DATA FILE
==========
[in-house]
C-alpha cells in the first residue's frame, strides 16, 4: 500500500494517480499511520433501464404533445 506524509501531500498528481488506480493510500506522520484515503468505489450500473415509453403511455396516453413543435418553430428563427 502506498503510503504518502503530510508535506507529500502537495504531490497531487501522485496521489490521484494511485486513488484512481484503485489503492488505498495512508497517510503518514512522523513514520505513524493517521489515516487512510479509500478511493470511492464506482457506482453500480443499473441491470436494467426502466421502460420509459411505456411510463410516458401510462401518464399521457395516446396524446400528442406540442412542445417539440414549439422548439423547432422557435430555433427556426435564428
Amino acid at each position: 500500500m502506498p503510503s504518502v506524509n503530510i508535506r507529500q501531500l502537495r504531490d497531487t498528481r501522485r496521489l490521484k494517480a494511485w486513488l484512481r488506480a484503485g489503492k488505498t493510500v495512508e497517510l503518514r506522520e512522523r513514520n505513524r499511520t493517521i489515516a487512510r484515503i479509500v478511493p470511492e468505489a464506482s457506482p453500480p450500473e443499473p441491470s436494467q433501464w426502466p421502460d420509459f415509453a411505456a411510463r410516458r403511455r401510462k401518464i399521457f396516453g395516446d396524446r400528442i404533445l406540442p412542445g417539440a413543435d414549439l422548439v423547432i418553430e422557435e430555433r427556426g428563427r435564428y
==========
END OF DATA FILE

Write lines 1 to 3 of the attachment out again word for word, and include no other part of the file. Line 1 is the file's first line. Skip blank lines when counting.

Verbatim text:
[in-house]
C-alpha cells in the first residue's frame, strides 16, 4: 500500500494517480499511520433501464404533445 506524509501531500498528481488506480493510500506522520484515503468505489450500473415509453403511455396516453413543435418553430428563427 502506498503510503504518502503530510508535506507529500502537495504531490497531487501522485496521489490521484494511485486513488484512481484503485489503492488505498495512508497517510503518514512522523513514520505513524493517521489515516487512510479509500478511493470511492464506482457506482453500480443499473441491470436494467426502466421502460420509459411505456411510463410516458401510462401518464399521457395516446396524446400528442406540442412542445417539440414549439422548439423547432422557435430555433427556426435564428
Amino acid at each position: 500500500m502506498p503510503s504518502v506524509n503530510i508535506r507529500q501531500l502537495r504531490d497531487t498528481r501522485r496521489l490521484k494517480a494511485w486513488l484512481r488506480a484503485g489503492k488505498t493510500v495512508e497517510l503518514r506522520e512522523r513514520n505513524r499511520t493517521i489515516a487512510r484515503i479509500v478511493p470511492e468505489a464506482s457506482p453500480p450500473e443499473p441491470s436494467q433501464w426502466p421502460d420509459f415509453a411505456a411510463r410516458r403511455r401510462k401518464i399521457f396516453g395516446d396524446r400528442i404533445l406540442p412542445g417539440a413543435d414549439l422548439v423547432i418553430e422557435e430555433r427556426g428563427r435564428y